I wonder where this lively bus driver is now. Did he have a good life, overall? I’d like to tell him that I still fondly remember this tiny little two-second encounter we had that gave us both joy. That I’ve had the pleasure of being in the fun, soulful and warm company of many different Black people in various places of the world, throughout my life. That I read most of the important books, beginning with Franz Fanon, Marcus Garvey, W.E.B. DuBois and James Baldwin, via Alice Walker et al. to Ta-Nehisi Coates, John McWhorter and Isabel Wilkerson. Speaking of the latter: the most astounding take-home concept she raises in her book called ‘Caste, the Origins of our Discontent’ is that ‘there are no Blacks in Africa.’ It means that Black has never been a self-identifying concept for people living on that continent: one is either a Wollof, a Mandinka, a business person, a herder or farmer or a Kenyan, for example: skin colour has nothing to do with one’s identity there. Similarly, new European and Asian immigrants to the US had to accustom themselves to the idea of ‘whiteness’ and be dealt into the specific colour gradations at hand, willfully separating themselves from the lowest in the social hierarchy. ‘Black’ is a construct created by enslavers and refined during subsequent centuries by slaving nations as a political, economic, bureaucratic and social display of power, i.e. a white supremacy arrangement. Hence, if one accepts this theory as a historical truth, I can’t help but be taken aback – a controversial thought in these heady days? – whenever activists continue to emphasize their ‘Blackness’ in stark opposition to ‘Whiteness’ when, presumably, the ultimate aim is to gain full recognition as equals in a society where having black or white or yellow skin no longer defines who you are or what you do. Given that a uniform, unified ‘Black Community’ doesn’t exist, in the same way that a ‘White’ or ‘Chinese’ one doesn’t, I’m probably not the only one who would like to see the ultra-leftist rhetoric of ‘Black versus White’ change, because we don’t all think this is the best way to move forward. But perhaps that scenario is yet too far in the future. Today, the point apparently still needs to be made, over and over, to educate an unaware mainstream public about persisting racial (and also sexual) discrimination: it’s about the ‘bones’ of the matter, covered over by the layer of ‘skin,’ as Wilkerson puts it succinctly.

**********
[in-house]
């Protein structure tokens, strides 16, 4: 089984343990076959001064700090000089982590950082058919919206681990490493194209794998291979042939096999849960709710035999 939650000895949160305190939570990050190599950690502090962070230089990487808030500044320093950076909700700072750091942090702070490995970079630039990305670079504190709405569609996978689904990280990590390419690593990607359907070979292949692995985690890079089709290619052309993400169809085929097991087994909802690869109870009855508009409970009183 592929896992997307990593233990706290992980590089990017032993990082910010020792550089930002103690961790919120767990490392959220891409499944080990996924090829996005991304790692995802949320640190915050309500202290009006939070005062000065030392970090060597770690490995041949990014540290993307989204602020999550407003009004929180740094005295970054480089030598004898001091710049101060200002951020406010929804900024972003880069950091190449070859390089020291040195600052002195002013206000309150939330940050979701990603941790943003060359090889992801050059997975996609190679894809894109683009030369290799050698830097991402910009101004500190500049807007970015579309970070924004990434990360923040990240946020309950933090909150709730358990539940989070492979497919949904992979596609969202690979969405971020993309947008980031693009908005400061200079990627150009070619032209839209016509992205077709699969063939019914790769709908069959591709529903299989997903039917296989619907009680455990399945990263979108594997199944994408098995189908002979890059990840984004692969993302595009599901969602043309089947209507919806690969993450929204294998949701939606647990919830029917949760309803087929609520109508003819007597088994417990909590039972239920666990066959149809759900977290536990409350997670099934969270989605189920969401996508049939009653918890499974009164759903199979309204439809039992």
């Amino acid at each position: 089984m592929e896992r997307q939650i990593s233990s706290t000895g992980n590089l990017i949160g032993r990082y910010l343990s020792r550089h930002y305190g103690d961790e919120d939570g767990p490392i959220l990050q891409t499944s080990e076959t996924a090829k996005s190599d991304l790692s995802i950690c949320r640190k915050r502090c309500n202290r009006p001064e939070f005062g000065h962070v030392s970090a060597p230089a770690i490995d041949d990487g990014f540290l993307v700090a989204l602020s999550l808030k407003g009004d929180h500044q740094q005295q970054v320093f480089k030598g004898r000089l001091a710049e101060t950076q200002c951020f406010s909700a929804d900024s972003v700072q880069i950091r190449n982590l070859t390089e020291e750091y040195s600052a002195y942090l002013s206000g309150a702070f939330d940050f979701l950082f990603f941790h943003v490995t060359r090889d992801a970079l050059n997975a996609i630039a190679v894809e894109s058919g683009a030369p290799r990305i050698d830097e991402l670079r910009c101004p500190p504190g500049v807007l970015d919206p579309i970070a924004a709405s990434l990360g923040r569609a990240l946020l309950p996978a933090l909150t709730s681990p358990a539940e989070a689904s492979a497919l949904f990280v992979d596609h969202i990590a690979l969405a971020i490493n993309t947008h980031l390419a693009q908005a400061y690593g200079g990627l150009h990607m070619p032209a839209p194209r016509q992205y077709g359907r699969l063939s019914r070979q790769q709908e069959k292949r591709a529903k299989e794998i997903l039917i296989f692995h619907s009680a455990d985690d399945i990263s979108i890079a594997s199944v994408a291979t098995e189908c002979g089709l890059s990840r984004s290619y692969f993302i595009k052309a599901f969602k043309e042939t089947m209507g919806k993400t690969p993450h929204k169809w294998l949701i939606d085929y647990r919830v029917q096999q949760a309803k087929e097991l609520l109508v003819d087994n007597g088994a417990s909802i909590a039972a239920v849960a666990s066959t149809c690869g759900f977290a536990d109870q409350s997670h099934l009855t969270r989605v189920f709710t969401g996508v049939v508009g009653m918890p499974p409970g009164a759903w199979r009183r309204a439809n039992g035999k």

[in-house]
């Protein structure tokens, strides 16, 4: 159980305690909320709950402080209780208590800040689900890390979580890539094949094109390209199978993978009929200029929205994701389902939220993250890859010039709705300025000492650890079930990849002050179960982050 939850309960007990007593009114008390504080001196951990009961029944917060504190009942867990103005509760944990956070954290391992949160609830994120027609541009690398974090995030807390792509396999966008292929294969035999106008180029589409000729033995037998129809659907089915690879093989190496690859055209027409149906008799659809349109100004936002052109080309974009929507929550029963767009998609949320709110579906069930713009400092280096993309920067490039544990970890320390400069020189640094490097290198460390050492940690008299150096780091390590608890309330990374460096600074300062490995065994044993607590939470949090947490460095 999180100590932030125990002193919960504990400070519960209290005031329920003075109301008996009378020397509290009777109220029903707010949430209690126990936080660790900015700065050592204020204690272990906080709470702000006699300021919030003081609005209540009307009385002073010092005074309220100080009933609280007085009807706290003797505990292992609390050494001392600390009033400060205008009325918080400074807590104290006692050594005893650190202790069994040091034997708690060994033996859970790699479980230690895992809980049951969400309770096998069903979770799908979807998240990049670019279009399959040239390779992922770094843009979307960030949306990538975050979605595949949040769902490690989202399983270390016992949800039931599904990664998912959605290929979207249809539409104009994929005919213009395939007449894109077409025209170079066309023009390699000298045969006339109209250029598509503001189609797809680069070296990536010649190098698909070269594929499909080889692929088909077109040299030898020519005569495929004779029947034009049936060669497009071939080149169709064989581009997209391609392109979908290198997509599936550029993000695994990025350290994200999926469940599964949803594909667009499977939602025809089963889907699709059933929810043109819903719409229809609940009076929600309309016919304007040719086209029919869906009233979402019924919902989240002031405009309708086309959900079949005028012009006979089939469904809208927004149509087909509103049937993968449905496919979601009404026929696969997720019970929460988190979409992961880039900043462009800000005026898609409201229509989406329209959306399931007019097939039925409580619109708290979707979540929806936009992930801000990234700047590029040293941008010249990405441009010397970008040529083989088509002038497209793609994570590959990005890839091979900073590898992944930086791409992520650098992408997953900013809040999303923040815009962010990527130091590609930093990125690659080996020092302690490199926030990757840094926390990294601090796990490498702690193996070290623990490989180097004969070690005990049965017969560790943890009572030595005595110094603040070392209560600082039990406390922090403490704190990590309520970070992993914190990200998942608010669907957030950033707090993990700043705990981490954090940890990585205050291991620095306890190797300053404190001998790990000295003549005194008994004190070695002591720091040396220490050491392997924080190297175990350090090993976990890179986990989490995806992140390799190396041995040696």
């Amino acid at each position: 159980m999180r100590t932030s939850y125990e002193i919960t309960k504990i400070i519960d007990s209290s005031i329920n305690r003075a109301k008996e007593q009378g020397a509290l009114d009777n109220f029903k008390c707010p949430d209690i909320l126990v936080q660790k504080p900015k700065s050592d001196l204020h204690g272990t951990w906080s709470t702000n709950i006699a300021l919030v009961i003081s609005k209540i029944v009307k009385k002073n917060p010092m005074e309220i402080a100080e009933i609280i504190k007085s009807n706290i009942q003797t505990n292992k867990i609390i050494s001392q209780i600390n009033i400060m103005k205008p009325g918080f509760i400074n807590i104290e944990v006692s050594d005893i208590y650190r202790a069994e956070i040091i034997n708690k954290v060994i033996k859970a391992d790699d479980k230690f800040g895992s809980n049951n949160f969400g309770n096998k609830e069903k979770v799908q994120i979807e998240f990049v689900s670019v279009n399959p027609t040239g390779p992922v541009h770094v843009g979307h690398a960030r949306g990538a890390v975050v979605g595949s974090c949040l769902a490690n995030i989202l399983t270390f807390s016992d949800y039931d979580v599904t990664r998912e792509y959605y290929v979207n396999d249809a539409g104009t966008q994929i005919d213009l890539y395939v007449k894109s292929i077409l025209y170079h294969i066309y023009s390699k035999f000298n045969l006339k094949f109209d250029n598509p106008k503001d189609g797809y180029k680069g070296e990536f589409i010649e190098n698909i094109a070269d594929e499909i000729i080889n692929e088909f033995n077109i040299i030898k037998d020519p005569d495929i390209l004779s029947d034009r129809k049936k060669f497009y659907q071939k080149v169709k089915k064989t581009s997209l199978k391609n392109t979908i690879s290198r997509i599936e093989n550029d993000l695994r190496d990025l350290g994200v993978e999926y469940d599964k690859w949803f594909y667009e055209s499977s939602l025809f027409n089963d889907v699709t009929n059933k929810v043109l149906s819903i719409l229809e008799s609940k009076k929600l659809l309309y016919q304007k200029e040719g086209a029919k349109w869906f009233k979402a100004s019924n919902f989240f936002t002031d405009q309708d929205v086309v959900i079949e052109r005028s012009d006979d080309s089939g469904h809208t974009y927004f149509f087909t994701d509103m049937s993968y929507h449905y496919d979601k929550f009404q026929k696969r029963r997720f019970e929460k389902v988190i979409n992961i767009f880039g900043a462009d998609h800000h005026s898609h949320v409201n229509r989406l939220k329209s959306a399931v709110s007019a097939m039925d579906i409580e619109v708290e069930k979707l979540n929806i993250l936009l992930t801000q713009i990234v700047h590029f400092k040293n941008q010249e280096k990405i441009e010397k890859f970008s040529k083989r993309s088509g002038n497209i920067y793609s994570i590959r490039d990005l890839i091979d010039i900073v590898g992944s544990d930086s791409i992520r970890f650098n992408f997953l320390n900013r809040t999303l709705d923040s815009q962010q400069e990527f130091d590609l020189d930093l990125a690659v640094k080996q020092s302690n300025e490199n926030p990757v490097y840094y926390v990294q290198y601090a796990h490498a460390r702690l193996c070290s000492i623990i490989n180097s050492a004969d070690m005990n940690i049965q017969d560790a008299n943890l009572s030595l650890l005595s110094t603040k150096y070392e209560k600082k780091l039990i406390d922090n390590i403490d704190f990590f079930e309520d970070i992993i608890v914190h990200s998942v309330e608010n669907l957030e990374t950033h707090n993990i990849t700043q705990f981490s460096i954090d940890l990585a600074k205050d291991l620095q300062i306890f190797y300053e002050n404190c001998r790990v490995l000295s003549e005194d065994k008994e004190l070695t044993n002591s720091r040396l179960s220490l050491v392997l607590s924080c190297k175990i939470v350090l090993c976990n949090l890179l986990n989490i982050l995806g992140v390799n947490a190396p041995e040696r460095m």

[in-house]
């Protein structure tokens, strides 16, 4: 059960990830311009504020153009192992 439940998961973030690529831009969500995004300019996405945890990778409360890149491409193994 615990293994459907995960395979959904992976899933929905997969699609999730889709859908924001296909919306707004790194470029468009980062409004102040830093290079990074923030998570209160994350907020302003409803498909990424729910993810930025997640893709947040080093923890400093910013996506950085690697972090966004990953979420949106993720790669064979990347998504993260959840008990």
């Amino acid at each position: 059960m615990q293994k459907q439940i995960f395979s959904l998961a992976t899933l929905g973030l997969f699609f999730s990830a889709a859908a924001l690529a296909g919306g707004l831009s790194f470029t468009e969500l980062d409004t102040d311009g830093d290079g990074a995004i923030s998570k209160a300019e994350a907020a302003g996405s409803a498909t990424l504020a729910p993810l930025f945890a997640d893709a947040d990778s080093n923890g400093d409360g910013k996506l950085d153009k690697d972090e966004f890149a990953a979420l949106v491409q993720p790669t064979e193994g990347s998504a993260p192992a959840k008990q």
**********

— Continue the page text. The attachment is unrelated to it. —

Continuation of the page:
My imaginary sit-down with the now-elderly bus driver continues. He tells me a bit about his life and he’s still laughing, I presume. And I confess to him that from my first, 1971 visit to the United States and onward, I always found Black History the most interesting but confounding part of American History. How I traveled the by-roads of the Deep South, visiting with some impoverished black families in rural cabins, and walked the streets of Harlem – often against the advice of white Americans – to try to understand more of it. I’d also share stories about my winter spent in West Africa, living ‘local life’ in our host family’s traditional compound in The Gambia. How I admired these deeply cultivated, jet-black – almost purple-skinned – people’s regal elegance and gracious demeanor towards us. How they were knowledgeable about at least four if not more generations of ancestors, bringing home the essential difference between Africans and Black Americans who were cruelly deprived of their provenance, completely undone of their original identities. The only common denominator in the New World they shared, then, was of being ‘inhuman’ slaves, and having black skin, and the dominant, white population continued to drill this into their psyche for 250 years. And the notion still hasn’t disappeared, as we’re witnessing almost daily in the news. Is it bad of me to say these things? Are we now doomed to say nothing, to avoid each other out of fear of misunderstanding or an expectation of hidden motives?